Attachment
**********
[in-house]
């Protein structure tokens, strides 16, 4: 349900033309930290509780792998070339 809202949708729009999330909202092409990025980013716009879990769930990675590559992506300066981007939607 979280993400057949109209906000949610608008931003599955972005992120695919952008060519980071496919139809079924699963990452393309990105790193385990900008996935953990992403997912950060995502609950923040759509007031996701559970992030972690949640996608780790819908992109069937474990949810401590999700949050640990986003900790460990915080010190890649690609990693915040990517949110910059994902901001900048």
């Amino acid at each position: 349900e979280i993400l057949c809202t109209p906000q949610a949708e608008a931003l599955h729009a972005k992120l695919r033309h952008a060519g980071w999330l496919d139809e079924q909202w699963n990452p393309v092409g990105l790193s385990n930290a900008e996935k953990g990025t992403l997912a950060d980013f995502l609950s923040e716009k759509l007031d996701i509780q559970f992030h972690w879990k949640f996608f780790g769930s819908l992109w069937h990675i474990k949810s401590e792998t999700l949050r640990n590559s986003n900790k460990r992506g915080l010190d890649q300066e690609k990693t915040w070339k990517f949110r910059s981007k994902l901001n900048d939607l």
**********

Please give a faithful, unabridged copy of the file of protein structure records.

[in-house]
């Protein structure tokens, strides 16, 4: 349900033309930290509780792998070339 809202949708729009999330909202092409990025980013716009879990769930990675590559992506300066981007939607 979280993400057949109209906000949610608008931003599955972005992120695919952008060519980071496919139809079924699963990452393309990105790193385990900008996935953990992403997912950060995502609950923040759509007031996701559970992030972690949640996608780790819908992109069937474990949810401590999700949050640990986003900790460990915080010190890649690609990693915040990517949110910059994902901001900048």
């Amino acid at each position: 349900e979280i993400l057949c809202t109209p906000q949610a949708e608008a931003l599955h729009a972005k992120l695919r033309h952008a060519g980071w999330l496919d139809e079924q909202w699963n990452p393309v092409g990105l790193s385990n930290a900008e996935k953990g990025t992403l997912a950060d980013f995502l609950s923040e716009k759509l007031d996701i509780q559970f992030h972690w879990k949640f996608f780790g769930s819908l992109w069937h990675i474990k949810s401590e792998t999700l949050r640990n590559s986003n900790k460990r992506g915080l010190d890649q300066e690609k990693t915040w070339k990517f949110r910059s981007k994902l901001n900048d939607l």